SSE Renewables and Siemens Gamesa have unveiled plans to produce and deliver green hydrogen in the Highlands.
Power will be supplied to the electrolyser by the 100 megawatt (MW)-plus Gordonbush onshore wind farm in Sutherland.
Under the plans, green hydrogen would be produced using Siemens Gamesa’s Renewable Hydrogen Upgrade solution.
It could then be used as a clean alternative to petrol, diesel or natural gas to help decarbonise hard-to-abate sectors such as industry, transport and manufacturing.
The announcement follows last year’s agreement between the two companies to explore opportunities to produce green hydrogen on co-located onshore wind farm sites.
Green hydrogen is made using zero carbon electricity from renewable sources, such as wind power, to separate water into oxygen and hydrogen through a process called electrolysis.
The fuel produced can then be stored and distributed to potential transport, heating and manufacturing customers.
The planned facility at Gordonbush, near Brora, would comprise electrolyser and ancillary technology and would be capable of producing up to 2,000 tonnes of green hydrogen a year
A battery energy storage system would also be incorporated that could stockpile any surplus energy produce by the wind farm’s 46 turbines.
Deployed at scale, the technology can help balance the grid by smoothing out the natural variability of wind.
Annant Shah, director of strategy and route to market, SSE Renewables, said: “Green hydrogen produced from renewable sources such as wind energy has the potential to play a revolutionary role in decarbonising power production, heavy industry and transport, as part of our journey towards net zero emissions.
“Combining electrolyser and battery technology with wind farms could be a game changer in solving the renewables variability challenge and shows the potential for wind power to help enhance energy security by reducing our reliance on imported gas. As an integrated group, SSE has a view across the whole energy value chain and is uniquely positioned to deliver.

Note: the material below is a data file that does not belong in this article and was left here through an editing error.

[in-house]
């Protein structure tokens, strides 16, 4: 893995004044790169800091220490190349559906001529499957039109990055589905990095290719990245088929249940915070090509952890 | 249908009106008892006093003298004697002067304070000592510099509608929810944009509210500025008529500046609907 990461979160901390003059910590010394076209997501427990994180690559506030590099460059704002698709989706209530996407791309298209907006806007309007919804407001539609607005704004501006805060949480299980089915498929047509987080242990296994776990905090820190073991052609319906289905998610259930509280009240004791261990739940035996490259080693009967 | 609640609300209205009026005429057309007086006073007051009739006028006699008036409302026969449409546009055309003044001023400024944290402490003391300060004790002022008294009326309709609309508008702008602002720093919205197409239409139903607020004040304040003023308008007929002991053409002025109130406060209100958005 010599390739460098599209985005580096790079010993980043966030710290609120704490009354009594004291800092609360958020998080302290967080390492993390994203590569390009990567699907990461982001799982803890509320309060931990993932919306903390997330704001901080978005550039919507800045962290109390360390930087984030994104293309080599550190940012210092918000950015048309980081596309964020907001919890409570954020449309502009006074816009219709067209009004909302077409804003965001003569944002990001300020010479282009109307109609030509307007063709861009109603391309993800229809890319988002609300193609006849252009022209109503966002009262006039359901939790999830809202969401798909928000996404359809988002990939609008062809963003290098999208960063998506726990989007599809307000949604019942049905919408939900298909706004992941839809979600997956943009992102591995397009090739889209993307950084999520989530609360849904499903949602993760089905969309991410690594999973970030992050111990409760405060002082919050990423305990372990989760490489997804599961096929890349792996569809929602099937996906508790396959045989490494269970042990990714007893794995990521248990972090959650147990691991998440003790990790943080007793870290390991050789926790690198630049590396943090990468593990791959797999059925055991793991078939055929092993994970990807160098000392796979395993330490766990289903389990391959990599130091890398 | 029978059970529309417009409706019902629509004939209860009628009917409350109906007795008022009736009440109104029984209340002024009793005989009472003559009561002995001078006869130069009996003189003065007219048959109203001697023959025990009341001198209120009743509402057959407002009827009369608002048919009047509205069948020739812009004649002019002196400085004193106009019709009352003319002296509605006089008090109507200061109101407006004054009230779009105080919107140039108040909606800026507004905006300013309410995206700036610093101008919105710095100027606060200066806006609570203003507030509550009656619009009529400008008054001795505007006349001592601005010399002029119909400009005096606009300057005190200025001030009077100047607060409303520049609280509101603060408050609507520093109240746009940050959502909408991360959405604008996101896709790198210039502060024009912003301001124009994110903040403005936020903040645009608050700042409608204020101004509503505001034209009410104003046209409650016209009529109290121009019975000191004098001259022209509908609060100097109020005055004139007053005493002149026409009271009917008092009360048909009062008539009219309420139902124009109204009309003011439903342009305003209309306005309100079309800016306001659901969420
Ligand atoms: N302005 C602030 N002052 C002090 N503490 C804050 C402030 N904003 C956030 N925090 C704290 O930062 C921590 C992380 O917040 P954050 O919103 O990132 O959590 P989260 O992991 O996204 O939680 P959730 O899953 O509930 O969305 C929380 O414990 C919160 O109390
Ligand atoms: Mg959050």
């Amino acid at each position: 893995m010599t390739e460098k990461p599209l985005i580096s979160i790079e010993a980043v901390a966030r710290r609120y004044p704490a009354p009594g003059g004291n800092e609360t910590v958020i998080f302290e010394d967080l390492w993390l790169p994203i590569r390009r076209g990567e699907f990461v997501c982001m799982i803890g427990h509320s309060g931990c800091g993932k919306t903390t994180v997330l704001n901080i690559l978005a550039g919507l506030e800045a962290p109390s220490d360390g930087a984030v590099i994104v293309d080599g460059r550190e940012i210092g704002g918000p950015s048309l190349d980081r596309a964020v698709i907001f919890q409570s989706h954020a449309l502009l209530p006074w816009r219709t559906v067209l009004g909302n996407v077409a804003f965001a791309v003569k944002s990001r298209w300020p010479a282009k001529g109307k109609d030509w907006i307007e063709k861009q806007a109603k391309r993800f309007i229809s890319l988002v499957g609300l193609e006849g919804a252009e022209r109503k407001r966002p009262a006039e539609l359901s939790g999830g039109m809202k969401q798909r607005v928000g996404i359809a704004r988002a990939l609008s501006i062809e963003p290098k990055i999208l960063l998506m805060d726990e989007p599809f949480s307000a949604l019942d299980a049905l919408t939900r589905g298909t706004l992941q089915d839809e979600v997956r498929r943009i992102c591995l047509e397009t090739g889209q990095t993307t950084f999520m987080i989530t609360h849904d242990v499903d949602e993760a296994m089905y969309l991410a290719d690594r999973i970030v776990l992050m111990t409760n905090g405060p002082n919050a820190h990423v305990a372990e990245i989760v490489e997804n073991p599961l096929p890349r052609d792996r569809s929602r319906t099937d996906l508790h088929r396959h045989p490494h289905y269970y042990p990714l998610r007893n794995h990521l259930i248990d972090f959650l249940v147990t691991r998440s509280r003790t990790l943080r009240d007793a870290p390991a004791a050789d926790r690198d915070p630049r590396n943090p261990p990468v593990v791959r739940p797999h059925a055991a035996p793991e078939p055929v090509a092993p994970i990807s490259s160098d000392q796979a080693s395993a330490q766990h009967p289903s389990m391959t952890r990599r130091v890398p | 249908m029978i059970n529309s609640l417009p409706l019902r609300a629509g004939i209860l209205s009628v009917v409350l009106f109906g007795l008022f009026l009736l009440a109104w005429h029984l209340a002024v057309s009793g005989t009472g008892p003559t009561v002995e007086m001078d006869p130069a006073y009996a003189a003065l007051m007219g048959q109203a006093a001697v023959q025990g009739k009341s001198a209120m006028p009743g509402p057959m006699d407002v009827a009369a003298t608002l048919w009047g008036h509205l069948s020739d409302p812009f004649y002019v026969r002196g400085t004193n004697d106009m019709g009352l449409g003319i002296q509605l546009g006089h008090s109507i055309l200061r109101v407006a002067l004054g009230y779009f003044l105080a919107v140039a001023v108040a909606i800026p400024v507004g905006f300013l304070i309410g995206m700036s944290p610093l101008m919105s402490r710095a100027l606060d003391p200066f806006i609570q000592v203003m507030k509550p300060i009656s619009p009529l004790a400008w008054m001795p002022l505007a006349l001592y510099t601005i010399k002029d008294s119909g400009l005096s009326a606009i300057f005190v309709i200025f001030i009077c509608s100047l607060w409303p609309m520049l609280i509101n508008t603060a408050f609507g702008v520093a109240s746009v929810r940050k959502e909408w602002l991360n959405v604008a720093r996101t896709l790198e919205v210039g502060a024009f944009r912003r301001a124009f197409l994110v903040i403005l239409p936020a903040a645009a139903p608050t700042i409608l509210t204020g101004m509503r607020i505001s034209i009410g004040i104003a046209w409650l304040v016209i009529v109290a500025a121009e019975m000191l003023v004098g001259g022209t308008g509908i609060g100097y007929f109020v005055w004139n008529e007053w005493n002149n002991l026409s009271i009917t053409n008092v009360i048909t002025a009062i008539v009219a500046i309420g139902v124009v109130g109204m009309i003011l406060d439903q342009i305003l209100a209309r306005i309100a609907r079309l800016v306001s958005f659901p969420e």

“With this development at Gordonbush, we’ll be able to divert some of our abundant wind resource in the Highlands to begin production of a locally-sourced low carbon fuel for transport and heavy industry, develop a green hydrogen supply chain to support local job creation, and play our part in supporting Scotland’s emerging green hydrogen revolution.”
As part of the project SSE Renewables will also work to explore opportunities to unlock the full potential of the green hydrogen value chain in the Highlands.
This will include working with potential customers from high carbon sectors looking to decarbonise their energy and fuel supplies.
Paulina Hobbs, Siemens Gamesa’s chief executive of the Service Northern Europe & Middle East region, said: “We’re excited to work together with SSE on our journey to unlock the green hydrogen revolution and deliver the fuel for the future. We believe that green hydrogen is an outstanding technology for transferring the benefits of renewables beyond the electricity sector. Green hydrogen will be key in the decarbonization of hard-to-electrify, and thus hard-to-abate, sectors. Green electricity can be transformed into a transportation fuel, or used as feedstock in industrial processes, where currently no climate-neutral alternatives exist. It will play a crucial part in reaching our net-zero goal for 2045.”
SSE Renewables recently submitted a screening request to the Highland Council to consider its plans for the development.
A local public consultation will also be held in April to gather community and stakeholder feedback on the proposal that will help inform final detailed project designs.
A final planning application for the proposed electrolyser development is expected to be submitted to the Highland Council in summer.
Meanwhile a separate application is expected to be made to the Scottish Government Energy Consents Unit later this year for the associated battery energy storage system.